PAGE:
In my previous blog, I shared how to read an existing event file in iCalendar format (commonly with ICS extension). Be sure to read that before continuing.
Here, I’ll show you how to create one from scratch.
Let’s support we want an event that is:
starting on feb 09, 2023 at 1pm and ending at 2pm same day with description, summary, and location.
AND we want it to repeat monthly.
The output (.ics)/iCalendar file content we want from this code to be saved should look like this:
DTSTAMP:60 min Massage Session
LOCATION: 15111 Main Street, Home City, WA 99999
DESCRIPTION:60 min massage session with Jen at 1:00 pm (contact: 555-555-5555).\nPlease plan to arrive 10-15 minutes prior to your appointment time.\nSee you then!
SUMMARY: 60 min massage session – Home City
As in the previously shared code, we will need icalendar library and optionally I’ll also use datetime module for making dates more user-friendly. The complete code is below:
After running it, open the ics file using any text editor to inspect its content. You can also just double-click it to open the file and the calendar application associated with calendar objects will automatically open it (e.g. in Windows it may be Mail program or Outlook, in MacOS and Linux it’ll be different apps).
For example, here’s how this exact file would show in Outlook of Office 365 subscription version:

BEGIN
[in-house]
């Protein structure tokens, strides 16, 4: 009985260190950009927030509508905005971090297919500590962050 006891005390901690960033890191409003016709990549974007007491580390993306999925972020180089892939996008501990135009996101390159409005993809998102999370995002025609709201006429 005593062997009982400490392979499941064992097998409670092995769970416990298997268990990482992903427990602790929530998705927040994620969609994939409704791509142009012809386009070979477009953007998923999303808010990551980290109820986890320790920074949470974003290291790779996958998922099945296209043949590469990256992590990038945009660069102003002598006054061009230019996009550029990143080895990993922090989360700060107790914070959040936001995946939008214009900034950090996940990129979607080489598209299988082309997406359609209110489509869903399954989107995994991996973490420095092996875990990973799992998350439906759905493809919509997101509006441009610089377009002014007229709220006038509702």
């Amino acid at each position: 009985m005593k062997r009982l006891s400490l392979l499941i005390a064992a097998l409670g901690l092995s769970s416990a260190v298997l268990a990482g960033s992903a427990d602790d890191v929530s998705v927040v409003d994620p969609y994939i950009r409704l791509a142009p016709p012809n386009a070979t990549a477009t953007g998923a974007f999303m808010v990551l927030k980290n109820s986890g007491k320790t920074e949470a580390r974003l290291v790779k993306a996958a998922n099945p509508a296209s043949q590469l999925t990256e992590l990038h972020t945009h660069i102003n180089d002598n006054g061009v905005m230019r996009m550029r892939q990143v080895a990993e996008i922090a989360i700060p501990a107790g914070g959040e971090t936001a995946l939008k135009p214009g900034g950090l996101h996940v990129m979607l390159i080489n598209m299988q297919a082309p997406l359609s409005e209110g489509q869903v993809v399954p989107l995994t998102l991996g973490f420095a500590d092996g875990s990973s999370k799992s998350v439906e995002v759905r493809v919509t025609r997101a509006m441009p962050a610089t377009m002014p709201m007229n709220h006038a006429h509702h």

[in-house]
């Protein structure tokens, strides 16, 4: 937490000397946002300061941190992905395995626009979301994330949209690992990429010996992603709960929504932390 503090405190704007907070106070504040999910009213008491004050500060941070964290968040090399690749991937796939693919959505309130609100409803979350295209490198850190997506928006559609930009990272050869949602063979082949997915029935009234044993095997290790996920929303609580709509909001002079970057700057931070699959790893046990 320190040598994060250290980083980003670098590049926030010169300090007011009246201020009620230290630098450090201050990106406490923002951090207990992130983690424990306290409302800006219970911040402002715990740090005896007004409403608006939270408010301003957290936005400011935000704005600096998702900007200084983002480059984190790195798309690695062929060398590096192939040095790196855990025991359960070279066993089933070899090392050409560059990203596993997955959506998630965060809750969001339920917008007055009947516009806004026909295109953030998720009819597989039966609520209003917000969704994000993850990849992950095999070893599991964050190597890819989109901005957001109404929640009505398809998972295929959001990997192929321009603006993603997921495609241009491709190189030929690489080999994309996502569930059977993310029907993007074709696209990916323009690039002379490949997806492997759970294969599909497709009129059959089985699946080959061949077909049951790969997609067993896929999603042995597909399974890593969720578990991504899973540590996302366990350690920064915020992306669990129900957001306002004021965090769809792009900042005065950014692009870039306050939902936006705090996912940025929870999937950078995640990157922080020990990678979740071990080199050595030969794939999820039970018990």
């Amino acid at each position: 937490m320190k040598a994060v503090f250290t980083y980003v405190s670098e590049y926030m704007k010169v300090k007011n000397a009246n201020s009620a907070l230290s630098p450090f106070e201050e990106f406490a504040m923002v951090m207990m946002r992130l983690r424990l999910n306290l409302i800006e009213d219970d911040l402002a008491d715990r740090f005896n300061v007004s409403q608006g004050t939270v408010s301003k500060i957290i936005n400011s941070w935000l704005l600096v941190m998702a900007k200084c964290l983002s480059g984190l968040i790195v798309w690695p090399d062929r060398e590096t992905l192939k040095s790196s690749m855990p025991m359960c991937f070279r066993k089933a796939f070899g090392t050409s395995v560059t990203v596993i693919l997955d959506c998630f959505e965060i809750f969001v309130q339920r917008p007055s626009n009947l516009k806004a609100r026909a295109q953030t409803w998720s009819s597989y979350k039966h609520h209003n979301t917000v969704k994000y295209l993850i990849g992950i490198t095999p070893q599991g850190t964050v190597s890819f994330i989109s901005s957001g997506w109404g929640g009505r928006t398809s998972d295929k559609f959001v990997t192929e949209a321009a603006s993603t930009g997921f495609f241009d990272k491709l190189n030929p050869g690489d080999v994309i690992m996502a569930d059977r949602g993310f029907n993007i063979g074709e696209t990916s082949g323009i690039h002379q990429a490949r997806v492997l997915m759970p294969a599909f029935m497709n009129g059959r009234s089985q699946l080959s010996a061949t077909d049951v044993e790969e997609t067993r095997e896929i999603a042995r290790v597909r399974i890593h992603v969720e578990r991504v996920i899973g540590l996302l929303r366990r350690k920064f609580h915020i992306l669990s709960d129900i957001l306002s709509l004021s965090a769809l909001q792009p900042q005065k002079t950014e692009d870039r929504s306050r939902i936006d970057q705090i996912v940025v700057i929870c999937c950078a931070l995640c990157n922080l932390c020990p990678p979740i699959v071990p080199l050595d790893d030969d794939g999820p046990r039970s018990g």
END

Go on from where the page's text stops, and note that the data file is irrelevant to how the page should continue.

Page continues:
Notice how the Recurrence button is depressed in the UI. It already detected that we created the event with recurrence.
If we now click on Recurrence button, we can get details of the recurrence as shown below:
We can see that it’s recurrence pattern is set to Monthly, exactly as we coded it. Perfect!
Now that we know how to create an event in iCalendar format, open an existing one and extract specific information from it, how about we complete the whole workflow by also opening the even file from within Python code? Below, I’ll share the platform-independent code to do just that.
Because each operating system runs its own flavor of mail/calendar client application and also the way they’re invoked are different, we have to do some pre-check on which operating system we’re working since we want it platform-independent. For that, we’ll leverage os and subprocess modules.
If we run this program assuming we have a test.ics event file in the current directory, in Windows OS the Outlook application (if Office is installed, otherwise default/free Mail program will open which is also fine) a window will pop up with the event information neatly organized and displayed in a user-friendly form. If you wanted to insert that event into your calendar, simply click Save & Close button on the dialog (depending on the client application you’re using, the button or menu command to save may be slightly different).
I hope you enjoyed this tutorial.
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